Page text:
If mock drafts are a thing you believe in, McCullers and the Jays is a forgone conclusion.  Largely the reasoning seems that the Jays like upside and there are questions to his game that a team with one selection in the first round or early on might shy away from.  He’s a Florida commit and a Scott Boras kid and if he falls out of the first round he probably doesn’t make it to our supplementary picks, and if he does there’s no guarantee of him signing.  His father seems to be of the Dickie Thon school of bargaining so do expect his potential signing to play out in the media.  It sounds like there is some expectation that McCullers deserves top 10 money.      










Matt Smoral LHP HS Ohio


Smoral has an injured foot right now and if you read the attached interview it’s fair to surmise he’s been injury prone over his high school years.  Foot injuries for 6’8 225 pound eighteen year olds do not spell well for a future of clean health and as an English soccer fan I can tell you that metatarsals are notoriously difficult to heal and predict.  But, with all that unpleasantness out of the way Smoral is an excellent pitching prospect that in the old system would have been an ideal mid-round draft and follow and potential eleventh hour signing for first round money. 


We live in a new draft world and Smoral as mentioned is a huge risk in the first round.  He does, however, possess a lot of what you look for in a high school pitching prospect.  Smoral is a big, physically imposing left-hander out of Ohio.  He has a quick arm and for a kid of his size and length manages to keep all the parts together in a fairly clean delivery.  The fastball is reported to work in the high 80’s-low 90s, with reports that it can get up to 95mph.  He throws it from a ¾ arm slot with fairly good deception and some arm side run, although not with the jump some would like to see.  With the size and delivery it does play up.  He’s free and easy and has the frame to put a little more oomph on so it wouldn’t be beyond reason to expect that fastball to work low to mid-90s down the road.  The slider is legit wipeout from what I’ve seen on video and reports online.  Northern pitchers are particularly attractive to scouting directors, as it’s believed their arms have less wear and tear than players in any of the warmer baseball hotbeds of Florida, Texas, and California.  I blame John Smoltz.  I remember part of the allure of Mark Rogers a few years back was just that.  In a day and age where kids are playing year round regardless of environment in indoor facilities, travel tournaments and such, I’m not sure this is necessarily the case, but who am I to mess with baseball scouting lore.  Smoral does come from some athletic bloodlines as his father played some D-1 basketball and by all accounts seems to be a fairly athletic kid, which bodes well for future projection and adjustment.  We all love to make comparisons so here is mine for Smoral.  He has Chris Sale stuff in Brian Tallet’s body.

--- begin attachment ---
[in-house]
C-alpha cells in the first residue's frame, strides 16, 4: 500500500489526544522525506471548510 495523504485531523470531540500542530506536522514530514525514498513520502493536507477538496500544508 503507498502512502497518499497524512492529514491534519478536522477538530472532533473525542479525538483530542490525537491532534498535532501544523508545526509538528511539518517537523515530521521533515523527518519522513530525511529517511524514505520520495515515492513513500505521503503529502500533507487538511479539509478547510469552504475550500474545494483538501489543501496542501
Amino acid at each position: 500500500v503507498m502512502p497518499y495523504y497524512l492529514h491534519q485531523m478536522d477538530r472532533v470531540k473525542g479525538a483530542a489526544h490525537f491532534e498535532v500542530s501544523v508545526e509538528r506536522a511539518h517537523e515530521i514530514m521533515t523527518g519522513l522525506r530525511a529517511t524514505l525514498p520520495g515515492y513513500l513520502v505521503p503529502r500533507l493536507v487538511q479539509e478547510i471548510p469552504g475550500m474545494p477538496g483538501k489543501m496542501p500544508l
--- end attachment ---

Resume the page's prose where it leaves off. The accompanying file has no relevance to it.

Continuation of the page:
Smoral will be an interesting one to follow.  That size, stuff, left-handedness does not come along often and three healthy years at North Carolina (where he’s committed to) will certainly put him in the conversation for no. 1 come draft time 2015.  The injury really does complicate things.  Do you draft him with one of the first round picks and hope come July the foot has healed enough for him to pass a medical.  Prospects usually don’t let teams medically evaluate them prior to the draft so I’m sure the Jays have engaged in a fair bit of medical projection themselves.  Ultimately I think he’s a difficult talent to pass up and if you do draft him and he signs he probably doesn’t play this summer and you then you hope a summer, fall, and winter of rest means he comes to Spring Training the following year with a clean bill of health and ready to start developing at that point. 











Marcus Stromen RHP Duke